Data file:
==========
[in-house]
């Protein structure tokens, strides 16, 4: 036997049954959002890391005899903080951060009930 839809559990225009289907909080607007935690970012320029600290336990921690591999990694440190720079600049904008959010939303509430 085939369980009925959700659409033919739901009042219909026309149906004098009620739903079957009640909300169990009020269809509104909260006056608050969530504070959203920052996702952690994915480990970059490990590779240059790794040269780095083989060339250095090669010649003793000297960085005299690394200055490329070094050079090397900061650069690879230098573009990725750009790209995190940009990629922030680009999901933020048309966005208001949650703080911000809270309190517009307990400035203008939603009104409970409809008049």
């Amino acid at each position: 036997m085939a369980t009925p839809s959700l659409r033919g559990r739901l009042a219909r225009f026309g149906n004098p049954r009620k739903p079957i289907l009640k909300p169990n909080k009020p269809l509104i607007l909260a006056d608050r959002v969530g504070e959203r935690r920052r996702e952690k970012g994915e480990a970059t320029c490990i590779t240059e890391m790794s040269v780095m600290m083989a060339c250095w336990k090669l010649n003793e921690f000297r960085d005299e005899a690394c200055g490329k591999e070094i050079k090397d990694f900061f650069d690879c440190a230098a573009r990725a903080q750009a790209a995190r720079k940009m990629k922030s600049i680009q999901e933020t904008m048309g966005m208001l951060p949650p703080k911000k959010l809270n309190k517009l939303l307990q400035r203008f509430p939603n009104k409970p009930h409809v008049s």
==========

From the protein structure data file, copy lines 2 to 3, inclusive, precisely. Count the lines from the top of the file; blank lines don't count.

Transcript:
């Protein structure tokens, strides 16, 4: 036997049954959002890391005899903080951060009930 839809559990225009289907909080607007935690970012320029600290336990921690591999990694440190720079600049904008959010939303509430 085939369980009925959700659409033919739901009042219909026309149906004098009620739903079957009640909300169990009020269809509104909260006056608050969530504070959203920052996702952690994915480990970059490990590779240059790794040269780095083989060339250095090669010649003793000297960085005299690394200055490329070094050079090397900061650069690879230098573009990725750009790209995190940009990629922030680009999901933020048309966005208001949650703080911000809270309190517009307990400035203008939603009104409970409809008049």
């Amino acid at each position: 036997m085939a369980t009925p839809s959700l659409r033919g559990r739901l009042a219909r225009f026309g149906n004098p049954r009620k739903p079957i289907l009640k909300p169990n909080k009020p269809l509104i607007l909260a006056d608050r959002v969530g504070e959203r935690r920052r996702e952690k970012g994915e480990a970059t320029c490990i590779t240059e890391m790794s040269v780095m600290m083989a060339c250095w336990k090669l010649n003793e921690f000297r960085d005299e005899a690394c200055g490329k591999e070094i050079k090397d990694f900061f650069d690879c440190a230098a573009r990725a903080q750009a790209a995190r720079k940009m990629k922030s600049i680009q999901e933020t904008m048309g966005m208001l951060p949650p703080k911000k959010l809270n309190k517009l939303l307990q400035r203008f509430p939603n009104k409970p009930h409809v008049s």